This was produced for cable television. There is some nudity and plenty of blood and gore. Guts and people on large pointy sticks are very prevalent. Some images could be quite disturbing to younger folk. I was quite impressed by the mature content contained in "Dracula: The Dark Prince" and watching this film, I never got the "this is a television film" feeling. The sets were certainly not grandiose, but the costumes and makeup were very good for the budget this was produced at and overall, "Dracula: The Dark Prince" rose above what is typically expected for this sort of film. Granted, it is only two years old and television films are becoming more and more expensive, but I feel the production values are above average. Still, I would love to see this film produced by Paul Verhoeven.
It looks as though Artisan once had greater plans for the DVD release of "Dracula: The Dark Prince." Details given by Image-Entertainment's website list this DVD as a Special Edition. It appears that the title was once expected to be displayed in widescreen and include an audio commentary. The lack of a widescreen image is disheartening, but considering the film was produced for television, it is more than likely shown in a 1.33:1 full frame transfer that would have been soft-matted to produce a widescreen image. The full frame transfer is pretty good. Detail is good and the image is clean. Colors are plentiful in "Dracula: The Dark Prince" and they are perfectly saturated. Some haloing was present around edges and film grain can be heavy at and distracting at times, but they are the only real complaints I have with the transfer. It was better than I expected.
Artisan has provided both a Dolby Digital 5.1 and a Dolby Digital 2.0 surround mix. The 5.1 channel soundtrack is marginally better than the 2.0 channel mix, and nearly all of the improvement is found in the .1 LFE channel, which pounds nicely throughout the entire film. Most of the sound provided by the DVD comes through the center channel, except during battles scenes and when the cinematic score echoes through all three front channels. The rear surrounds are used sparingly and not very noticeable. Dialog is clear. The heavy use of the LFE channel was a bit surprising and added life to the 5.1 mix that sometimes needed it. Spanish subtitles and English closed captions are included as well.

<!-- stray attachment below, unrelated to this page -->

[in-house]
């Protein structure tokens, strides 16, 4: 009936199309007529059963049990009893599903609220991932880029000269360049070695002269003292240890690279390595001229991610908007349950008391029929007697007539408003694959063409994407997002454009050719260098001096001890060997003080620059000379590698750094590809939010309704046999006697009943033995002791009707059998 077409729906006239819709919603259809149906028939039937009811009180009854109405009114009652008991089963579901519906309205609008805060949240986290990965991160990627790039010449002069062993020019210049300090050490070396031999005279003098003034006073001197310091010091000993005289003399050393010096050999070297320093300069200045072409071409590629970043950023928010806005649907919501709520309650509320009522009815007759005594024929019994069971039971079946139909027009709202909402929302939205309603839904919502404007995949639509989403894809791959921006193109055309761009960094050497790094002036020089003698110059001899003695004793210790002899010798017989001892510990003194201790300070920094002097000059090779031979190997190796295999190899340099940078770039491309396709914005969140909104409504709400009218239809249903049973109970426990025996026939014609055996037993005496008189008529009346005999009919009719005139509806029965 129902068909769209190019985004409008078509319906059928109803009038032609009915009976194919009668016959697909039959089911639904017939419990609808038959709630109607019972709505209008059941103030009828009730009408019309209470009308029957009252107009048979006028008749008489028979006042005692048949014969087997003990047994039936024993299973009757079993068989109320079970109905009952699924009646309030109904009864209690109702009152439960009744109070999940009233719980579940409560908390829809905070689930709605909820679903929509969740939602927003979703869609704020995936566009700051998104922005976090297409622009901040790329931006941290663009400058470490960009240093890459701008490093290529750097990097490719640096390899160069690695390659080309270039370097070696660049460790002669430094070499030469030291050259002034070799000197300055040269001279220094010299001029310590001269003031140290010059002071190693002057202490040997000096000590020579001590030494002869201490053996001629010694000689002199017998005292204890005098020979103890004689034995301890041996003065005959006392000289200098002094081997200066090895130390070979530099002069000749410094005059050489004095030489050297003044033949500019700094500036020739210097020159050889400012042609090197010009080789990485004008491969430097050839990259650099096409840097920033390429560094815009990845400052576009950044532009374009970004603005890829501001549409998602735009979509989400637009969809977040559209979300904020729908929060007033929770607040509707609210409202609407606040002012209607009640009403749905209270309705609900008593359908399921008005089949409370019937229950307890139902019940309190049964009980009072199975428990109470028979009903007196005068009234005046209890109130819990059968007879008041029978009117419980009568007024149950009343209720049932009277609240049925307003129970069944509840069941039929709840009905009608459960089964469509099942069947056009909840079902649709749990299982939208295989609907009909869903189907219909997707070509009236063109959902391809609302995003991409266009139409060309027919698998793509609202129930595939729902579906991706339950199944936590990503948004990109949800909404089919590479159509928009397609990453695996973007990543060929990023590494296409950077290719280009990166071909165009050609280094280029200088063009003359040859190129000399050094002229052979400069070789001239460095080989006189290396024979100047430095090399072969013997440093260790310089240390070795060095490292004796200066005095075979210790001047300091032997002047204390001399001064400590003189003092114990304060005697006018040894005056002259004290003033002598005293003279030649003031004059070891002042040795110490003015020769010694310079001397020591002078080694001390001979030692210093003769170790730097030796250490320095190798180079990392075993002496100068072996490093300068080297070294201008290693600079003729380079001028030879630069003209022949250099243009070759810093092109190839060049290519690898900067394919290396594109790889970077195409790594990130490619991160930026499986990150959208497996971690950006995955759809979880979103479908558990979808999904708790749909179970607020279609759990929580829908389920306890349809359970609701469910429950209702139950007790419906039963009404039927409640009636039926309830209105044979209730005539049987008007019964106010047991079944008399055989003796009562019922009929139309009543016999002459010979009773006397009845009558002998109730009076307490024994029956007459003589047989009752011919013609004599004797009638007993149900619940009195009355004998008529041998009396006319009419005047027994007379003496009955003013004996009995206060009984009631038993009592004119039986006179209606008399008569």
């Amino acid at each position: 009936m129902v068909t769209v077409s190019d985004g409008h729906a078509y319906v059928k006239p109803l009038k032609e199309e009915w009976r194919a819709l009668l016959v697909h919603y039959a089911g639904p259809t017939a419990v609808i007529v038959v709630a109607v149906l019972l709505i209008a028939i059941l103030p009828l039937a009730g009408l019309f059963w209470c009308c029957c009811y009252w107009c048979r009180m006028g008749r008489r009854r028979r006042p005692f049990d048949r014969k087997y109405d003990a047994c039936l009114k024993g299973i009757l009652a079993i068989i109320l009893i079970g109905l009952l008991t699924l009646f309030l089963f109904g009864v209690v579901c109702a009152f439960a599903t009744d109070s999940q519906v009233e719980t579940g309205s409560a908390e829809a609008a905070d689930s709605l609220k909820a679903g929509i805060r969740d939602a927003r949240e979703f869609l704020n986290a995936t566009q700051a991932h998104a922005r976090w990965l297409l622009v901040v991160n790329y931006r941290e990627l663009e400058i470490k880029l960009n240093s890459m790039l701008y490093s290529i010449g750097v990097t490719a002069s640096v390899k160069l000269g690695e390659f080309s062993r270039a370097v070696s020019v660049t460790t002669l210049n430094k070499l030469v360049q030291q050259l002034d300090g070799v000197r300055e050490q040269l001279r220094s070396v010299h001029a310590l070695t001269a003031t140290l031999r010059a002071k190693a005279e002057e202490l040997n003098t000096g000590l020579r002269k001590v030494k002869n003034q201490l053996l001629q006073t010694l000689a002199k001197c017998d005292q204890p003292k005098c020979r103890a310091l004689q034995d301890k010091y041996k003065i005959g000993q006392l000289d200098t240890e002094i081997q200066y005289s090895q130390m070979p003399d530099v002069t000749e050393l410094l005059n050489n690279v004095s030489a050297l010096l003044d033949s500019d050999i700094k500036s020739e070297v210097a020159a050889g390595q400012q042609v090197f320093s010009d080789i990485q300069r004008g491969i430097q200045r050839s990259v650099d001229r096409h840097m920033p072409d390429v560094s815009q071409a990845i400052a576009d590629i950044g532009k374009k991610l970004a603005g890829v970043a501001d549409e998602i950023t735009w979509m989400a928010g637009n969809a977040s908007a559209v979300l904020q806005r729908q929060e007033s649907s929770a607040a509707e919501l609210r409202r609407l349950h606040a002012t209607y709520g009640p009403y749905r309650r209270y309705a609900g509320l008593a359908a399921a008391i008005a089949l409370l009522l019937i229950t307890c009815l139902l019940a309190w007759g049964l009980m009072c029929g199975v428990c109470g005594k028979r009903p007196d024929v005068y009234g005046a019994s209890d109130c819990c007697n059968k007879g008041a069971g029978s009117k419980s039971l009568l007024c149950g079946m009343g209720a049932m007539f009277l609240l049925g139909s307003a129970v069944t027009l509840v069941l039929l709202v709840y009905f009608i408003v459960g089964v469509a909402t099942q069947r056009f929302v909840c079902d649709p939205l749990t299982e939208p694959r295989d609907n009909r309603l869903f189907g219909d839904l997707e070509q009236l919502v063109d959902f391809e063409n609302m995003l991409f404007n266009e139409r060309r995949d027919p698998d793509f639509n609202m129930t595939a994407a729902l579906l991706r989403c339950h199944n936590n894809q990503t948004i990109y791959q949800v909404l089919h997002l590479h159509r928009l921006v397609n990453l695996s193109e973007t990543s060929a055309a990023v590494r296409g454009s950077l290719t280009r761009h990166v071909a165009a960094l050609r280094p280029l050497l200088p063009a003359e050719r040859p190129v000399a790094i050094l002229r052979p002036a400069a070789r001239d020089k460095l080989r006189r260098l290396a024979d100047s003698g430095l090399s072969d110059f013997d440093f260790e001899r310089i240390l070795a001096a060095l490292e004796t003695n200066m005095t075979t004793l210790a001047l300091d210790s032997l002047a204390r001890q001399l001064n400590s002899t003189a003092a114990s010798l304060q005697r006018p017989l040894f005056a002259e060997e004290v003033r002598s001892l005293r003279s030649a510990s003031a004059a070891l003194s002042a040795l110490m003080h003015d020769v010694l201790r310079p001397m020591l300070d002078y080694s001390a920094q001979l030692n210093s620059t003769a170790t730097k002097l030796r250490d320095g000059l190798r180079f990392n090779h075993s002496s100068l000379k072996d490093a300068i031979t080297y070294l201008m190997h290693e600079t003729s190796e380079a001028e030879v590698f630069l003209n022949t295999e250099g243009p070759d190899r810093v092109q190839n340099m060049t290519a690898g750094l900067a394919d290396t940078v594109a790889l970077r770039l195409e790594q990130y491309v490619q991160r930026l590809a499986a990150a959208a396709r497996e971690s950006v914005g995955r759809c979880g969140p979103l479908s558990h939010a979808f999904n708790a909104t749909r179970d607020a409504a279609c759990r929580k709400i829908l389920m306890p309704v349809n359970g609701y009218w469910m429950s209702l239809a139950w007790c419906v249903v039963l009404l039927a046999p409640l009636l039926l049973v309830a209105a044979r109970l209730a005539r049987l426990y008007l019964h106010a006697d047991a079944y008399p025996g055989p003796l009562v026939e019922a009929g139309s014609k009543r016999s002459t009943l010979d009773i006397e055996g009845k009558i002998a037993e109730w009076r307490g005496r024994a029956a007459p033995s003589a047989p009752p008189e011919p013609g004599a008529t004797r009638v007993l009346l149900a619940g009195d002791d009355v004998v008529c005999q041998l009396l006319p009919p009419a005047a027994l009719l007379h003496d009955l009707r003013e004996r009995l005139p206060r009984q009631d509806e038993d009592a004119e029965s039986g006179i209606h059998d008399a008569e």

Had the special edition DVD been produced, there would have been a commentary by director Joe Chappelle. However, the disc did not come to fruition. It is not devoid of supplements, just thin. A short red band Trailer for "Dracula: Dark Prince" is included, as are Sneak Peak trailers for "Soul Survivors," "Sleepless," "The Calling," "Deep In The Woods." Most of these I have previously reviewed. Director and Cast Filmographies and a Photo Gallery consisting of twenty-odd still frames from the film finish off the supplements that pay homage to one of the most dynamic personalities in European history. I would like to mention that the packaging shows the typical vampire image of Dracula. Shame on Artisan for this artwork!
I find the true story of Vlad Dracula extremely interesting. I truly intend to further my knowledge of this man. The made-for-television film, "Dracula: The Dark Prince" offers an elementary understanding and back story to the man known as Vlad the Impaler, but also a man known as a hero and a savior. Artisan has delivered this passable film to the masses on DVD, but done so in a basic package that features no real supplements and a good but far from spectacular transfer. I would really like to learn more about Vlad, the man and his methods. This gave me a good start.